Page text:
The Barbed Wire - September 3, 2021

September 3, 2021
RCRC Urges Legislature to Allocate Entire Cap-and-Trade Windfall to Wildfire Prevention
Bill of the Week: Senate Bill 619 (Laird) – Organic Waste Recycling
Governor Requests Federal Emergency Declaration for Caldor Fire
Don’t Miss the RCRC Dinner Auction and Basket Drawing Event of 2021!
Democrats Call for More Reconciliation Money to Fight Western Drought and Wildfire
Navigable Waters Protection Rule Vacated by Judge
Louisiana Power Failure Sparks Grid Resiliency Conversations in Congress
FEMA Requests Feedback on Community Rating System To Inform Program Planning Improvements
Meet RCRC Chairman’s Circle Sponsor Ygrene
RCRC and CSAC Present Opportunity for County Input on CalPERS Investment Portfolio in Upcoming Webinar
RCRC Hometown California Podcast on Hiatus

RCRC Urges Legislature to Allocate Entire Cap-and-Trade Windfall to Wildfire Prevention

RCRC has urged the Legislature to allocate an additional $203 million to wildfire prevention and forest resilience programs from the Greenhouse Gas Reduction Fund (GGRF), the full estimated amount available for such programs from the August Cap-and-Trade auction. The current 2021-22 State Budget Package has less than $500 million dedicated to wildfire mitigation and forest management projects, with another $500 million to be made available “if needed” during the fiscal year. RCRC has urged the Legislature to demonstrate the necessary sense of urgency around protecting California’s residents from future catastrophic wildfires by increasing the current allocations from the GGRF.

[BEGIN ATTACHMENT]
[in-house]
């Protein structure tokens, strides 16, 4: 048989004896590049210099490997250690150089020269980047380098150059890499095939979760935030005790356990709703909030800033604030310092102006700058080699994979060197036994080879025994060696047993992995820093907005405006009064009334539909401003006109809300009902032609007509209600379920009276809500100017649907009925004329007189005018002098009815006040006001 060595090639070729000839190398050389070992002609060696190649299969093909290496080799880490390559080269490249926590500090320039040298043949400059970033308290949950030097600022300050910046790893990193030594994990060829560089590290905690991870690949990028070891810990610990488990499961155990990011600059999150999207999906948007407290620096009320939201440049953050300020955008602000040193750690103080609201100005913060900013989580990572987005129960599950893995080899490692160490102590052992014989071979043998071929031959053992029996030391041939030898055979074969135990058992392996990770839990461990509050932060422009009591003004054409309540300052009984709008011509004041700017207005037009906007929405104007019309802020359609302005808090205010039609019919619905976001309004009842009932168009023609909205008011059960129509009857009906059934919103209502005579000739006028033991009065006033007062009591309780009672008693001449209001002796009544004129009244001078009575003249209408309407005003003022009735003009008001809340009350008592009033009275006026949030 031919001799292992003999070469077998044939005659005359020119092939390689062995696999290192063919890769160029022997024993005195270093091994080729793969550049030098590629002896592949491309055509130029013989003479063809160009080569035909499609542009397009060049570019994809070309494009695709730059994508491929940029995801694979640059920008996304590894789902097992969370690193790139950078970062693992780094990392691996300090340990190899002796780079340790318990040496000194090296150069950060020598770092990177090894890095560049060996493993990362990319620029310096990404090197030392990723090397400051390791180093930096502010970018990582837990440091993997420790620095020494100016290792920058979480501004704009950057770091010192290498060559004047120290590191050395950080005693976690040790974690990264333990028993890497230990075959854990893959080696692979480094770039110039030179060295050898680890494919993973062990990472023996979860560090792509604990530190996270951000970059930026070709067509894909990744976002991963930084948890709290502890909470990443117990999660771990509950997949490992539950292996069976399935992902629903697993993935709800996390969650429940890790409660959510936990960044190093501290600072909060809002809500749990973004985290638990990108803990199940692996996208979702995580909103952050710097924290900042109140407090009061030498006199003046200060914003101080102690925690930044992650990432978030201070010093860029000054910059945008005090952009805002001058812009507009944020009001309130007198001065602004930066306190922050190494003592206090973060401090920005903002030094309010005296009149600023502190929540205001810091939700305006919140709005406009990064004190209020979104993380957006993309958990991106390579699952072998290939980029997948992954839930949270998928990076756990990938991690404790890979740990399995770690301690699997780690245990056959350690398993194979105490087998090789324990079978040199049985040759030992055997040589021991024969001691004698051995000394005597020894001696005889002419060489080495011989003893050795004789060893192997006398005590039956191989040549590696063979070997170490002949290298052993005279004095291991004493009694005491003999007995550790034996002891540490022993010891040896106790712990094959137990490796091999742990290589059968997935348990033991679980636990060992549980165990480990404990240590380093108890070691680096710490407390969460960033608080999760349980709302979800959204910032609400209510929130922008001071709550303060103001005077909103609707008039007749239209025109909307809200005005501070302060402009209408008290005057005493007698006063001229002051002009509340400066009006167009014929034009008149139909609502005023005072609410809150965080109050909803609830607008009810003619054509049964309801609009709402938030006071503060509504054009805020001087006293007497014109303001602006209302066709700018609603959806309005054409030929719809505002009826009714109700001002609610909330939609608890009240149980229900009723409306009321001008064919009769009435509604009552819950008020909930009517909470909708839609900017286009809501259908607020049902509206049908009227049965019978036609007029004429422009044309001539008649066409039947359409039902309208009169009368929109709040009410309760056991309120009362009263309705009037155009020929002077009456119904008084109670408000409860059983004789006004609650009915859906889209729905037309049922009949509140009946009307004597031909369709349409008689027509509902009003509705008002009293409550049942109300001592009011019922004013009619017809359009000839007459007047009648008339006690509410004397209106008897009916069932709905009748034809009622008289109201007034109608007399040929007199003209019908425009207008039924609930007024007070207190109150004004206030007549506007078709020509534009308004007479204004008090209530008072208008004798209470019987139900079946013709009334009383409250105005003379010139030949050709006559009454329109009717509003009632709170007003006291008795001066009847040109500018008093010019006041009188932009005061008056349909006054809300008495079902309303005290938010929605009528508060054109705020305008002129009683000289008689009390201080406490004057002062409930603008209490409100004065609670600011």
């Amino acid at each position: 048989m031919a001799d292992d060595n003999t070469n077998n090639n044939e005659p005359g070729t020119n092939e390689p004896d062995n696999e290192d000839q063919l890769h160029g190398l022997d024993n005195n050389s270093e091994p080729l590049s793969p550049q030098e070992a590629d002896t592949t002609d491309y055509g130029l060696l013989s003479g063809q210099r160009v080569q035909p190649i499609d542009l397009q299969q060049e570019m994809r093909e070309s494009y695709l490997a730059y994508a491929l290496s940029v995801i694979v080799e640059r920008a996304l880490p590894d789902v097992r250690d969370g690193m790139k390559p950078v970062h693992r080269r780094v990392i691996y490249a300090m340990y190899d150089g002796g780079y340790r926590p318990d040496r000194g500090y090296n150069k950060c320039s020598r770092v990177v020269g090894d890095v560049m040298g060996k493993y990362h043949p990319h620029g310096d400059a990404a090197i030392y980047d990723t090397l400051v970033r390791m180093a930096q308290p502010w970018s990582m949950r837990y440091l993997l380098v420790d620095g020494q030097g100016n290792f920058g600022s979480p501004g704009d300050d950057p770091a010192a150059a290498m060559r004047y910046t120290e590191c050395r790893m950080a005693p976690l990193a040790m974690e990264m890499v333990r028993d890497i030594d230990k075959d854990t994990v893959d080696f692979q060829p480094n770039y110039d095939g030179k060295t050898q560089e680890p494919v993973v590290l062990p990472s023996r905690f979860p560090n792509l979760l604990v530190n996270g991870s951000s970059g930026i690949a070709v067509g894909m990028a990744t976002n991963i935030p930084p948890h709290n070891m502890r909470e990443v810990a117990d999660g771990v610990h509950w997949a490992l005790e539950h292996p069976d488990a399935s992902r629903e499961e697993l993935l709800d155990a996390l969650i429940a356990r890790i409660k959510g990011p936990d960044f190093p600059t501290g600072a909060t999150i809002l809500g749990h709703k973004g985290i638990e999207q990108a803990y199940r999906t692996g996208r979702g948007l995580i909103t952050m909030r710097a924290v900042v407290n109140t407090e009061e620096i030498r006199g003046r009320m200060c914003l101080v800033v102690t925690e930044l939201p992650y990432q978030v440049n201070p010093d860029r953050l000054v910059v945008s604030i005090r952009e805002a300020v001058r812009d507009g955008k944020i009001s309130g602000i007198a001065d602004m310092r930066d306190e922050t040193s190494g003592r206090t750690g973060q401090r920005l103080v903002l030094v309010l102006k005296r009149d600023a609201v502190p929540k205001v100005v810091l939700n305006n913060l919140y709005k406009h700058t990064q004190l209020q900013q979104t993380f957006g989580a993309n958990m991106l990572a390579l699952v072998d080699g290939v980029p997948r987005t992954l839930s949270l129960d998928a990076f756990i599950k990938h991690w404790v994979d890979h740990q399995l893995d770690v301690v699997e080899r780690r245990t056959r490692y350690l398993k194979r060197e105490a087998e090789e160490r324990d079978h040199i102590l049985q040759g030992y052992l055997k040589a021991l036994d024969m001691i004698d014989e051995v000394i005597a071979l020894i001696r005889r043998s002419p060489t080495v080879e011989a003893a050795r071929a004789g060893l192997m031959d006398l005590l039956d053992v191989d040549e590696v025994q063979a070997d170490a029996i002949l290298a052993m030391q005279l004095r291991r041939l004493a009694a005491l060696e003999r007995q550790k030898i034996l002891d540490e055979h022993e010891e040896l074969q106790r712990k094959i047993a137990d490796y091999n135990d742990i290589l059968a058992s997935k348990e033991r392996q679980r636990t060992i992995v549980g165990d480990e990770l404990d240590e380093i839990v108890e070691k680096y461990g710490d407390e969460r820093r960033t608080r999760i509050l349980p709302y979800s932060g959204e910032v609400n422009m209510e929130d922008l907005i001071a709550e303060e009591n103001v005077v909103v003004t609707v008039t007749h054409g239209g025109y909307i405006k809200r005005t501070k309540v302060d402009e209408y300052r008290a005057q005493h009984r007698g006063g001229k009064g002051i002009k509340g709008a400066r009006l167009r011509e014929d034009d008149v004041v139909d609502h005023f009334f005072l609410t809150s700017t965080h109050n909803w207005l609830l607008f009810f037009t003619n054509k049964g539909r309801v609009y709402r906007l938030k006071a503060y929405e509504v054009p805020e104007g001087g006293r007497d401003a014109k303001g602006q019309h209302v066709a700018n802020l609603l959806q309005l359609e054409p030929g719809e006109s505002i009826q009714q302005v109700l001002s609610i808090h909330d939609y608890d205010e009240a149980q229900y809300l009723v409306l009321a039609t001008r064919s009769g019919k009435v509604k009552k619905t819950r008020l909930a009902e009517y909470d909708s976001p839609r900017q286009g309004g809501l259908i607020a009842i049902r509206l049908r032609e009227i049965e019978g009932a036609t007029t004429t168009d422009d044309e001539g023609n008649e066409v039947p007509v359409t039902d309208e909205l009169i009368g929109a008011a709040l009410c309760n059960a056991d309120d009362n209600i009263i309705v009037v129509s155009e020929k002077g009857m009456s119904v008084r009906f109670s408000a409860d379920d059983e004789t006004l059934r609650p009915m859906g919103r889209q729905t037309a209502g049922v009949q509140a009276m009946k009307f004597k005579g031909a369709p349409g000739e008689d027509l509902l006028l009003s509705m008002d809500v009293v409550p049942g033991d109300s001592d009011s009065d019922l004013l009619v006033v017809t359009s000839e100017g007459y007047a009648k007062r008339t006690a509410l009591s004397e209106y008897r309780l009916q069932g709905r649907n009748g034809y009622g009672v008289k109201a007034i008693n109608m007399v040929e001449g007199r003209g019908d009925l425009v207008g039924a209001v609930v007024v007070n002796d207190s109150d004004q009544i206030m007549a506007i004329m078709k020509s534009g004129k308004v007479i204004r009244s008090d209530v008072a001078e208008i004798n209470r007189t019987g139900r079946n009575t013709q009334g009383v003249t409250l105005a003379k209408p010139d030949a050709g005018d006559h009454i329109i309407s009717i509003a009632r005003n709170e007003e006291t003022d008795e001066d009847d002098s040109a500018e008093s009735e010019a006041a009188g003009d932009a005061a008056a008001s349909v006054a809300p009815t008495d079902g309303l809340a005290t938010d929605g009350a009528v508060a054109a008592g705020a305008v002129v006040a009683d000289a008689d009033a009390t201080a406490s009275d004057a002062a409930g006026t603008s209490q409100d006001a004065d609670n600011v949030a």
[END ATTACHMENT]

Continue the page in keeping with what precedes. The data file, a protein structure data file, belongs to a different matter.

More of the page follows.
The August quarterly carbon Cap-and-Trade auction netted the highest proceeds in the program’s history, earning an unprecedented $1.14 billion for California’s greenhouse gas emissions reduction goals. Included in the auction windfall is an estimated $203 million available for programs that aren’t already subject to continuous appropriations by the Legislature from the GGRF. As the state experiences another record-breaking wildfire season, RCRC sent a letter to Senate President pro Tempore Toni Atkins and Speaker of the Assembly Anthony Rendon on August 27, 2021 strongly urging the Legislature to allocate the entirety of the available August GGRF funds to fire prevention and forest health projects.

RCRC’s letter to Senate Pro Tem Atkins and Speaker Rendon can be viewed here

Bill of the Week: Senate Bill 619 (Laird) – Organic Waste Recycling

RCRC reluctantly withdrew its support for Senate Bill 619, authored by Senator John Laird (D-Santa Cruz), in light of amendments adopted on September 3.  SB 619 currently allows local governments to come into compliance with SB 1383 organic waste recycling regulations by January 1, 2023 without being subject to penalties by CalRecycle, if certain conditions are met.